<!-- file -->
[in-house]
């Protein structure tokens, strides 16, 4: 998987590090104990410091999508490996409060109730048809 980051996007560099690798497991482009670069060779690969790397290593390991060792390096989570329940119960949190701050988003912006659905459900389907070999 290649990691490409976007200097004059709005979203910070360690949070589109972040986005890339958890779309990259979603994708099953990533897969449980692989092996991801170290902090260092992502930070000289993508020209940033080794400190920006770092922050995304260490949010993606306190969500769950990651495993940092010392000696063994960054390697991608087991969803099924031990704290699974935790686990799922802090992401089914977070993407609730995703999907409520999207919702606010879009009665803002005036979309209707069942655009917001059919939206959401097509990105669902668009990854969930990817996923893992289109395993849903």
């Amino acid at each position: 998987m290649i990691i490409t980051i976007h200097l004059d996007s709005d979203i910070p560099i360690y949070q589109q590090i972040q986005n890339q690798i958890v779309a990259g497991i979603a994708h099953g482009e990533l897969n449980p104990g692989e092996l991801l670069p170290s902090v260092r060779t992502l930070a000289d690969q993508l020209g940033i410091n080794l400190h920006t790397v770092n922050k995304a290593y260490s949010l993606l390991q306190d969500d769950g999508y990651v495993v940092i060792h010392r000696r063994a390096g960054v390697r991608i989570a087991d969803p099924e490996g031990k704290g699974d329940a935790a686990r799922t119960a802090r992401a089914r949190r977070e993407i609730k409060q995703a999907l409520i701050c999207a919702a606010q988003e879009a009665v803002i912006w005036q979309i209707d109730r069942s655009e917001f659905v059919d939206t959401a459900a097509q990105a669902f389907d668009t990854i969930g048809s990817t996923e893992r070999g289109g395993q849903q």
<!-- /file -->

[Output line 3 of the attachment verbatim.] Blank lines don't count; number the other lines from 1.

């Amino acid at each position: 998987m290649i990691i490409t980051i976007h200097l004059d996007s709005d979203i910070p560099i360690y949070q589109q590090i972040q986005n890339q690798i958890v779309a990259g497991i979603a994708h099953g482009e990533l897969n449980p104990g692989e092996l991801l670069p170290s902090v260092r060779t992502l930070a000289d690969q993508l020209g940033i410091n080794l400190h920006t790397v770092n922050k995304a290593y260490s949010l993606l390991q306190d969500d769950g999508y990651v495993v940092i060792h010392r000696r063994a390096g960054v390697r991608i989570a087991d969803p099924e490996g031990k704290g699974d329940a935790a686990r799922t119960a802090r992401a089914r949190r977070e993407i609730k409060q995703a999907l409520i701050c999207a919702a606010q988003e879009a009665v803002i912006w005036q979309i209707d109730r069942s655009e917001f659905v059919d939206t959401a459900a097509q990105a669902f389907d668009t990854i969930g048809s990817t996923e893992r070999g289109g395993q849903q």